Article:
As was the case for the head color trait, the proportion offspring produced by the different crosses and by self-pollination allowed us to postulate two loci responsible for the determination of head tightness in globe artichoke and we feel that despite the complexity of this trait a simple dominant epistasis model could be the best approach to understanding the inheritance of this trait. Our proposed model consists of two independent loci: C, compact head; cc, soft head; H, increased head tightness in the presence of the cc genotype; and hh, no increased head tightness in the presence of the cc genotype.

According to our model, the C and H genes are duplicated loci but with different levels of penetrancy such that when the dominant C allele is present in the first locus a compact head is the final phenotype independent of the genetic constitution of the second locus, but when the H allele is present tightness is increased in the absence of the C allele. Again, in these trials non-significant chi-square values were found when the hypothesis of simple dominant epistatic segregation was tested for in the different offspring (Table 2).

Epistatic interaction has frequently been cited as a common genetic mechanism in the inheritance of several important globe artichoke traits. De Pace et al. (1973), analyzing crosses between the cultivars Spinoso Sardo, Castellamare and Violet de Provence have suggested that the thornless bract trait is governed by two loci with a double epistatic interaction fitting the 9:7 ratio for thorn absence:thorn presence.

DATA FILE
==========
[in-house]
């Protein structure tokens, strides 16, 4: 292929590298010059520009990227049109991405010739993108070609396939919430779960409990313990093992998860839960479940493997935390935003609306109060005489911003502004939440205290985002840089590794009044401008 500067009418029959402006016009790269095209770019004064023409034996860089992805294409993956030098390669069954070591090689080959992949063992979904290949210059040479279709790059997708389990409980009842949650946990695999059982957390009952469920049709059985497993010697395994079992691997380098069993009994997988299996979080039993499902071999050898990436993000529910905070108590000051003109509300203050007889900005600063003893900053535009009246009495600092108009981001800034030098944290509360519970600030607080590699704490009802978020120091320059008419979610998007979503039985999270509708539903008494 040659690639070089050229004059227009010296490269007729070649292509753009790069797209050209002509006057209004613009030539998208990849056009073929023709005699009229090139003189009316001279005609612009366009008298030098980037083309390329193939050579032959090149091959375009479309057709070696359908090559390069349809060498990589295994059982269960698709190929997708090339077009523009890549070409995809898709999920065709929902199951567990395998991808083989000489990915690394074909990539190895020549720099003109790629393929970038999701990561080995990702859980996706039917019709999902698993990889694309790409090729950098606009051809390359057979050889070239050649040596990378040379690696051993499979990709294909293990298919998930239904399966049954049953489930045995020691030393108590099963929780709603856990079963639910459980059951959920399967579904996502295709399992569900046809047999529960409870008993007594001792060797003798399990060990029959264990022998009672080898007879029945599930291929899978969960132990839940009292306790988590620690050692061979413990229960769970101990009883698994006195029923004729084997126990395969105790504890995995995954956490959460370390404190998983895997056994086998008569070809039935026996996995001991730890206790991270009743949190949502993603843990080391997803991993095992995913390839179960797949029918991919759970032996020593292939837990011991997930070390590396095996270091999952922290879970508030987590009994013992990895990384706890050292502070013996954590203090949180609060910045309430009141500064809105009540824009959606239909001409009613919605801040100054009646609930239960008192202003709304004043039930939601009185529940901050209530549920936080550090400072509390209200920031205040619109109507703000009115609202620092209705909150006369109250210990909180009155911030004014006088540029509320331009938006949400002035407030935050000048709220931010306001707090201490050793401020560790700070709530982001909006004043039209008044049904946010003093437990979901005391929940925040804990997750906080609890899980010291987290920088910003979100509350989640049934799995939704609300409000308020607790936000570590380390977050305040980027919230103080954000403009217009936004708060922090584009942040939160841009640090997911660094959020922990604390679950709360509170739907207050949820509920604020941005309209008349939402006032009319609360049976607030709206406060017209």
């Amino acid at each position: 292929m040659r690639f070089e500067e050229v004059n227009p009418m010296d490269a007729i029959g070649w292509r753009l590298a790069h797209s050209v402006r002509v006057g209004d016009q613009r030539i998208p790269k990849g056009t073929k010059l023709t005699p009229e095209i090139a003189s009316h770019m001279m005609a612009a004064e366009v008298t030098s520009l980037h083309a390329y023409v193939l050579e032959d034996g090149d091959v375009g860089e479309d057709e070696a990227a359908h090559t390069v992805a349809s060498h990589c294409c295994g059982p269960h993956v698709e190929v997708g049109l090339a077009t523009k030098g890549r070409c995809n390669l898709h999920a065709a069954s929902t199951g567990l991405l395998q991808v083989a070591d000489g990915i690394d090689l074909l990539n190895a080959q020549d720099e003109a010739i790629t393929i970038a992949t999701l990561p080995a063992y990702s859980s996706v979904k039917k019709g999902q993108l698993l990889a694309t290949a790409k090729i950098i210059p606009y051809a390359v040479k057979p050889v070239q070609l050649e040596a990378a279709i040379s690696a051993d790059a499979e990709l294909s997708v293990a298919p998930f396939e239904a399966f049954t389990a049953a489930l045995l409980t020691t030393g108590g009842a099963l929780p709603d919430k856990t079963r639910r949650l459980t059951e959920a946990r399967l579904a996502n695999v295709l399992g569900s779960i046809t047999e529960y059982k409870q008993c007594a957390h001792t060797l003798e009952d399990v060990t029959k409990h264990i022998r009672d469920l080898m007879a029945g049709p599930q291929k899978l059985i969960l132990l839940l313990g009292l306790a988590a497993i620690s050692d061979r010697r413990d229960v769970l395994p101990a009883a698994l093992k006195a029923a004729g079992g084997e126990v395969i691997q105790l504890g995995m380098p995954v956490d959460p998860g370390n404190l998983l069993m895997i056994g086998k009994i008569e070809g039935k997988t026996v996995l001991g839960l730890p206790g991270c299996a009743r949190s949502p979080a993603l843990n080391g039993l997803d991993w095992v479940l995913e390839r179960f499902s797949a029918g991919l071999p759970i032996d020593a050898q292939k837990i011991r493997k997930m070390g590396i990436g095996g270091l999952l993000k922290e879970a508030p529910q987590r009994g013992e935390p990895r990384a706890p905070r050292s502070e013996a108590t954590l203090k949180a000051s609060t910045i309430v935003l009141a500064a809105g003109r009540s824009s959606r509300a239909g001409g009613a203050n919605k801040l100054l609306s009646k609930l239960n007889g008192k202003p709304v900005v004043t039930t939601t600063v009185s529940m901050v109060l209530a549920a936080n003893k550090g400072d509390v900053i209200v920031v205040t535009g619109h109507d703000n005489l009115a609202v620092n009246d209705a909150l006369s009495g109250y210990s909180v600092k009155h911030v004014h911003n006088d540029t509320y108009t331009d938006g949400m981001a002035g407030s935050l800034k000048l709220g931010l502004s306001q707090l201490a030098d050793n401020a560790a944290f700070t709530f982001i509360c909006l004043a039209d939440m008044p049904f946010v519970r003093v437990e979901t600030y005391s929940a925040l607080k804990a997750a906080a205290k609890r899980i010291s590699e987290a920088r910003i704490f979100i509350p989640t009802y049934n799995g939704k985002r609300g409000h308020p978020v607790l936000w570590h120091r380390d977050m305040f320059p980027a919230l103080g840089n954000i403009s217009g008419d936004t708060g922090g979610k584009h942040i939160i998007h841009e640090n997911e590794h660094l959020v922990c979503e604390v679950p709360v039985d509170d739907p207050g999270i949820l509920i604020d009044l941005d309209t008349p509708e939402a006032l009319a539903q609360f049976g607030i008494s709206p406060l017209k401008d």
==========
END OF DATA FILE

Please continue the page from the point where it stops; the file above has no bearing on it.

Globe artichoke color and head tightness are complex traits in which many metabolic pathways may be involved so it may be necessary to evaluate other artichoke genotypes to validate our model, but even so the research reported in this paper can help to predict the performance of different artichoke crosses and thus obtain hybrid seeds with desirable phenotypes and as such could be a valuable tool for artichoke breeders.

 

References

Aubert S (1976) Influence de la couleur des aliments et boissons sur acceptabilité: Quelques exemples. Cah Nutr Diétét 11:15-30.        [ Links ]

Dellacecca V and Marzi V (1976) Influenza della densitá colturale e della scarducciatura sulla produzione e sulle caratteritiche qualitative dei capolini di carciofo. Atti 2° Congresso Internazionale di Studi sul Carciofo: 427-466, Bari, Italy.        [ Links ]

Dellacecca V, Magnifico V, Marzi V, Porceddu E and Scarascia Mugnozza GT (1976) Description on artichoke varieties cultivated in the world. Nuovi Studi sul Carciofo. Atti 2° Congresso Internazionale di studi sul Carciofo: 199-316, Bari, Italy.        [ Links ]

De Pace C, Porceddu E and Pacucci G (1973) Ulteriori resultati di una serie di incroci diallelici nel carciofo. Atti Congresso Internazionale di Studi sul Carciofo: 410-432, Bari, Italy.        [ Links ]

Foury C (1969) Étude de la biologie florale de l'artichaut (Cynara scolymus L). Application à la sélection. 2° partie: Étude des descendances obtenes en fécondation controlée. Ann Amélior Plants 19:23-50.        [ Links ]

Foury C and Aubert S (1977) Observations prèliminaires sur la présence et la répartition de pigments anthocyaniques dans un mutant d'artichaut (Cynara scolymus L.) à fleur blanches. Ann Amélior Plantes 27:603-612.        [ Links ]

García SM, Cointry E, López Anido F, Cravero V and Firpo I (2000) Artichoke situation in Argentina. Proc. of IV International Congress on Artichoke: 29, Bari, Italy.        [ Links ]

Macua JI (1996) Colección de variedades de alcachofa. 1° Jornadas Técnicas de Alcachofa: 151-161, Tudela, Navarra, España.        [ Links ]

Pochard E, Foury C and Chambonet D (1969) Il miglioramento genetico del carciofo. Atti 1° Congresso Internazionale sul Carciofo: 117-155, Bari, Italy.        [ Links ]

Sarno R (1973) Ricerche sul miglioramento genetico del carciofo (Cynara scolymus L.). Atti 2° Congresso Internazionale di Studi sul Carciofo: 765-786, Bari, Italy.        [ Links ]

Sokal RR and Rohlf FJ (1995) Biometry: the principles and practice of statistics in biological research. 3rd edition. W.H. Freeman and Co., New York, 887 pp.        [ Links ]

 

 

Correspondence to
Enrique Luis Cointry
Universidad Nacional de Rosario
CC 14 (S2125ZAA)
Santa Fe, Argentina
E-mail: ecointry@fcagr.unr.edu.ar.

Received: August 6, 2004; Accepted: April 12, 2005.

 

 

Associate Editor: José Francisco Ferraz de Toledo